70 years of James Bond: The scene-stealing destinations 007 put on the map

The world is certainly not enough for James Bond, probably one of fiction’s best-travelled characters. Here, we take a look at the most iconic destinations he visited from both the films and books…

Jessica Reid
13 April 2023

When Ian Fleming’s Casino Royale was published on the 13 April 1953, we are sure the 007 author could not have predicted what was to come. Seventy years on, the James Bond fanbase is larger than ever. Although his bloody shootouts and womanizing traits are nothing to be desired, Bond’s exotic worldwide travels – especially once projected onto the big screen – have transported viewers to nearly every corner of the globe, often introducing people to places for the very first time.

Here, we look at the James Bond destinations which stole the show and put these countries, cities, islands and landmarks on the map, from Jamaica’s sandy shores to Japan’s iconic castles.


The striking limestone formations on ‘James Bond Island’ (Shutterstock)

During the Roger Moore era, we see Bond roam some of Thailand’s most magical scenery in 1974’s The Man With the Golden Gun. Film director Guy Hamilton later claimed to have put ‘Phuket on the map’, and it’s true that many viewers were introduced to some of Thailand’s wondrous landscapes for the first time. Most notable is Khao Phing Kan – rebranded after the movie’s release to ‘James Bond Island’ by savvy tour operators. Here, giant limestone karsts coated in green moss can be seen towering out of the shallow ocean waters, with one formation in particular captivating visitors as the rock appears to defy gravity.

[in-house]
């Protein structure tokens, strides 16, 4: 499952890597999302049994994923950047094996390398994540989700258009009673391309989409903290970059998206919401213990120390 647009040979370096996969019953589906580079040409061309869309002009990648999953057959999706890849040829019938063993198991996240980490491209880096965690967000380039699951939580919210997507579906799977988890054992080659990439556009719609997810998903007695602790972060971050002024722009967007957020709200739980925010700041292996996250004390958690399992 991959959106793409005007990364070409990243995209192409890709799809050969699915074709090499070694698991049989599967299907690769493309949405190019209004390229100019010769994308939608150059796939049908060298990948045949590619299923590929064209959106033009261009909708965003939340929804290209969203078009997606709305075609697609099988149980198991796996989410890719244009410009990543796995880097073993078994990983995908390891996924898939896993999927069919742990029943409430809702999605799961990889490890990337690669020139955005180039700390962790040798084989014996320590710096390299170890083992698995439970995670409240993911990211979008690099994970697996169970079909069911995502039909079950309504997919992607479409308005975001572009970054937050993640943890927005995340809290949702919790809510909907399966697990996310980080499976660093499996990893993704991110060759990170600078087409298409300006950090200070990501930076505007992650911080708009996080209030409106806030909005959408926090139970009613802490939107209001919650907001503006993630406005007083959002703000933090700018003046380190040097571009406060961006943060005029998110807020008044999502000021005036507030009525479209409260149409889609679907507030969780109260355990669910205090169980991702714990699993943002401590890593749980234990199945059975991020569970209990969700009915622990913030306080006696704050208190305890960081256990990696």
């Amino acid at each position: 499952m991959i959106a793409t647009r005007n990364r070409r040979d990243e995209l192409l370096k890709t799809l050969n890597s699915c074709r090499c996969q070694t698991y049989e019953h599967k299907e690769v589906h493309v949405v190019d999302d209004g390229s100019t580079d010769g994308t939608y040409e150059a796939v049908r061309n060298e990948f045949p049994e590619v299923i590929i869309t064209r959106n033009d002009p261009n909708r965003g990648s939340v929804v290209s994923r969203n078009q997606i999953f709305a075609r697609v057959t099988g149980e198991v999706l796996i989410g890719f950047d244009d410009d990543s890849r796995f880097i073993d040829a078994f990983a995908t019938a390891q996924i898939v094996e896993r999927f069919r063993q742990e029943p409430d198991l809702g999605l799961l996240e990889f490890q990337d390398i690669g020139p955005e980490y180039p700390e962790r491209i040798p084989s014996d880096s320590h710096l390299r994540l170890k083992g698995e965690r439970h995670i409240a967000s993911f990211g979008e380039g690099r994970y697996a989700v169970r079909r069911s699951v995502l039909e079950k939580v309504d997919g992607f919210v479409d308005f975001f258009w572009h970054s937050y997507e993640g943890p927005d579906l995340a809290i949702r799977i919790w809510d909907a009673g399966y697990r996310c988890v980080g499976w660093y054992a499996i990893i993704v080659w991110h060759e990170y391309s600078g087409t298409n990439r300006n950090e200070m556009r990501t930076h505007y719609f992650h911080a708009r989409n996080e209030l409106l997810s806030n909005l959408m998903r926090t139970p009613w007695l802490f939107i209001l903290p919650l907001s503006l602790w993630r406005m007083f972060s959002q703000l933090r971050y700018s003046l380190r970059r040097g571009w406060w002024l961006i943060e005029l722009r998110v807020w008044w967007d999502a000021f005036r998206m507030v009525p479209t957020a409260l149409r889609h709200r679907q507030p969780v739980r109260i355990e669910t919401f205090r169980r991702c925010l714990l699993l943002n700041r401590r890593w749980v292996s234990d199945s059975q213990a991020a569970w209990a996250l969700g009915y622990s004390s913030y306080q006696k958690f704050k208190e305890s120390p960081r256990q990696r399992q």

After such popularity, Bond returned to Thailand in the late 1990s, this time with Pierce Brosnan taking the lead role in Tomorrow Never Dies.

Matera, Italy

(Frabrizio Conte/Shutterstock)

In the opening scenes of Daniel Craig’s No Time to Die, the latest Bond movie, viewers were mystified by the extraordinary scenes of a beautiful, prehistoric town, not familiar to many. Matera, the world’s third oldest city sitting in southern Italy, is best known for its ancient cave dwellings and fascinating backstory, even in recent years. In fact, the Italian government moved residents out of Matera during the 1950s due to its extreme poverty and diseases, leaving the crumbling city abandoned for the first time. But recent years have seen its fortunes turn around, with its old town being forever preserved with its UNESCO World Heritage status in 1993, followed by its appearance in the 2021 Bond film. But don’t worry, you shouldn’t be knocked down by any violent car chases while you wander its cobbled streets and remarkable ruins.

Himeji Castle, Japan

Sean Connery visited ninja training school at Himeji Castle (Aleksandar Todorovic/Shutterstock)